i dont think wcdma is broken, just behind. in addition, it isnt going to be a very easy switchover as current handsets and towers are completely incompatible and because spectrum must be licensed...its going to be a very difficult switch apparently and its all because Europeans decided to stifle competition.
  11. #11  
    Quote Originally Posted by lovedatreo
    i dont think wcdma is broken, just behind. in addition, it isnt going to be a very easy switchover as current handsets and towers are completely incompatible and because spectrum must be licensed...its going to be a very difficult switch apparently and its all because Europeans decided to stifle competition.
    Those Europeans, you just can't trust them an inch

    In the UK all five major network providers, Vodafone, Orange, O2, T-mobile and 3, have functioning 3G networks. I've no idea how difficult the 'switch' was from the perspectives of the four companies that had 2G and then implemented 3G, but from the users' point of view it was, well, invisible. There was none of the mass reissuing of handsets that the article mentions. If you don't want a 3G handset you can just keep using your old 2G device (or buy a new 2G handset, there are still plenty about). If you want a 3G device, buy one and use it. 3G coverage isn't 100% for any provider, but the devices just use the 2G network if you're out of range of a 3G tower.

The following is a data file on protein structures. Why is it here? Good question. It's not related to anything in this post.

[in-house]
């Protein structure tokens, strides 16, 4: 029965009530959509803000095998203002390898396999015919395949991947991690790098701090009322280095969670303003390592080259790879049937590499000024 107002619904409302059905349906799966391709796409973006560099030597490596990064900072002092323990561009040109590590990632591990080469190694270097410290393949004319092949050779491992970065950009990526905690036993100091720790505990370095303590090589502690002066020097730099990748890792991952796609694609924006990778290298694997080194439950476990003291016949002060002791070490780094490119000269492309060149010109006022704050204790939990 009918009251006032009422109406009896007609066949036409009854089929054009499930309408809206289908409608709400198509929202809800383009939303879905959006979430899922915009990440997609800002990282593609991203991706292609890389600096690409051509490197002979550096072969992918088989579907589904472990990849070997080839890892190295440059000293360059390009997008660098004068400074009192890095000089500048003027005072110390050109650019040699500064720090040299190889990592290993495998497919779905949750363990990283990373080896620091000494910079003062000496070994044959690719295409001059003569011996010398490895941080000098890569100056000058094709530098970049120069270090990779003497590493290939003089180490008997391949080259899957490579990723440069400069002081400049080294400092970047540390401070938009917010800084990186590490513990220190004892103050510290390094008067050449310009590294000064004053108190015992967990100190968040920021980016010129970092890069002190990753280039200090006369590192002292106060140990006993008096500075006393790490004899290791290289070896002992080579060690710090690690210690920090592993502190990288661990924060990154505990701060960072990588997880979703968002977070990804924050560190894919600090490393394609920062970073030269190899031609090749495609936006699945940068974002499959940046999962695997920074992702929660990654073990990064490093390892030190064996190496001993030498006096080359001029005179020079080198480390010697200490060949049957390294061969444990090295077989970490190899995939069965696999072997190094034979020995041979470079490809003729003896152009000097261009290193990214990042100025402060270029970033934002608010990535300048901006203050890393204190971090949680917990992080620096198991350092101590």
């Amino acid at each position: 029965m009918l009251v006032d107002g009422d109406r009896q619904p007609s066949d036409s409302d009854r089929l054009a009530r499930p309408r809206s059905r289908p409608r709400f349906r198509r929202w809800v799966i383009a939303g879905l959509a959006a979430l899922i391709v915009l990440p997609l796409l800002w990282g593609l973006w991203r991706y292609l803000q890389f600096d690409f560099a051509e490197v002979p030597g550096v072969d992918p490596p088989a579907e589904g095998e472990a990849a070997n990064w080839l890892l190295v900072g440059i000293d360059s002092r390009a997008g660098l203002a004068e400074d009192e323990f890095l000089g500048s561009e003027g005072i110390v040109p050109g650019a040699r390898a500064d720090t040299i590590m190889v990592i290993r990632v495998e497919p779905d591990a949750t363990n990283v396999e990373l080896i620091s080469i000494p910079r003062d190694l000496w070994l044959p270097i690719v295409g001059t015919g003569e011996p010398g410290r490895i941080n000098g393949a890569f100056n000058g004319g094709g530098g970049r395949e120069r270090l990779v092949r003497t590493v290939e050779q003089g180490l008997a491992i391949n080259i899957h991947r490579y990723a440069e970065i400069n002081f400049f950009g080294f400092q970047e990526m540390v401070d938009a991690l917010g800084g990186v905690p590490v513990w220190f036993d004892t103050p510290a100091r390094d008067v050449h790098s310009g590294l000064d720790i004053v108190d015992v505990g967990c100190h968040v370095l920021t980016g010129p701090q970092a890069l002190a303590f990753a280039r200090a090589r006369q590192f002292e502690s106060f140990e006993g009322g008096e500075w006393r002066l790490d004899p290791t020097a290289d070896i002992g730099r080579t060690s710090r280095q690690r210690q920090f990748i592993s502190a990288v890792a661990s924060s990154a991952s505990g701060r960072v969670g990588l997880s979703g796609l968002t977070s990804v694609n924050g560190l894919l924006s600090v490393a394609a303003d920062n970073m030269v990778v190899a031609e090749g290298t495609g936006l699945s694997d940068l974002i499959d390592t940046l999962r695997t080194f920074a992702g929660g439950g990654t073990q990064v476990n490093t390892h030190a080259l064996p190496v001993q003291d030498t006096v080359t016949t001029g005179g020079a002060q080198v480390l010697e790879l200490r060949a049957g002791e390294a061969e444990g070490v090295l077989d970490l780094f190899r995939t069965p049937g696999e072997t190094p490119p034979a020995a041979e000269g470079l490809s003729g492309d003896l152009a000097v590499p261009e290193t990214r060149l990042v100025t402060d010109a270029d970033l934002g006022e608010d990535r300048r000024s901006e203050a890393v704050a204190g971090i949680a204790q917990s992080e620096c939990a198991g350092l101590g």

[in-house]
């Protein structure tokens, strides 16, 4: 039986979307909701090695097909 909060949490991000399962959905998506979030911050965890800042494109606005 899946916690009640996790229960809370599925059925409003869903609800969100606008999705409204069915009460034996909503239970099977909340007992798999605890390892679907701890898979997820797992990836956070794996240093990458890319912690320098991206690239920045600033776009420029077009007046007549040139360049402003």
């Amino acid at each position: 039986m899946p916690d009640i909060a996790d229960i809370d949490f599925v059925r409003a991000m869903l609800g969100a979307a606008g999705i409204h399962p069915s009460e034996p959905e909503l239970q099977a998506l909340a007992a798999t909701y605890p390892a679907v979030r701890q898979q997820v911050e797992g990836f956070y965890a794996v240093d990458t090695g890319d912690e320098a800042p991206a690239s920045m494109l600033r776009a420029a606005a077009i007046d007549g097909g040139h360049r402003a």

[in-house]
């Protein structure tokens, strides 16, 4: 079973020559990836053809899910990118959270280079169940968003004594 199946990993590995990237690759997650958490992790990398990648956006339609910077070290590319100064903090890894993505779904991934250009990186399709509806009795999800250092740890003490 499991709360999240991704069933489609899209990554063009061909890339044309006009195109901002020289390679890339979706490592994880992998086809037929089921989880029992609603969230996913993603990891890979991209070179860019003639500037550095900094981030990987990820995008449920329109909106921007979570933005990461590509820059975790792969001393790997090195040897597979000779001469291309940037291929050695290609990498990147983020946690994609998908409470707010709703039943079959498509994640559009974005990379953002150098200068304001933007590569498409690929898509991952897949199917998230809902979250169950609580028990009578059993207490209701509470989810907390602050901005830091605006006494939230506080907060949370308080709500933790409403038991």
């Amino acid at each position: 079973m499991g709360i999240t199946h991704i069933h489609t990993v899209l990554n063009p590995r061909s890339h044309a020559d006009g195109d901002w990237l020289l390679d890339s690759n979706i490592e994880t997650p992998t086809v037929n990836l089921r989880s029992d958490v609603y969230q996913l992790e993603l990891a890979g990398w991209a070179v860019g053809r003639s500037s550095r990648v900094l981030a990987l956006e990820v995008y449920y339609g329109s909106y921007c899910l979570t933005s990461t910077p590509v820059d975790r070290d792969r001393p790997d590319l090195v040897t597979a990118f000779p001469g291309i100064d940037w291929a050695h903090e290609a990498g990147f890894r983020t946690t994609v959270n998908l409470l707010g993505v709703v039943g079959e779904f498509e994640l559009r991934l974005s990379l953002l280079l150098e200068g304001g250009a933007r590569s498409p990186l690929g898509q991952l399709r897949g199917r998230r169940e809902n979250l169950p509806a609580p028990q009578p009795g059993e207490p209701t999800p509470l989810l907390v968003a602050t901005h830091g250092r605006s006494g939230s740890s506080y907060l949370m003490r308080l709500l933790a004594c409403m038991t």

Last edited by marcol; 04/25/2006 at 08:53 AM.
  12.    #12  
    well, we can argue all day about what is really 3g but i consider the current incarnation of CDMA here in the US 3g even if it isn't. It works just as well as 3g gsm even if it isnt.
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    #13  
    Interesting, long, drawn out, 4 year old data. I am sure GSM will be obsolete, as will CDMA, as will EV-DO one day. By the time you can use your Sprint phone in Europe At&T will have bought everyone esle out and you will be forced to use WM9 that Billy Gates Junior has forced into every electronic device in use in the known world.
    "If It Weren't For The United States Military"
    "There Would Be NO United States of America"
  14. #14  
    Quote Originally Posted by lovedatreo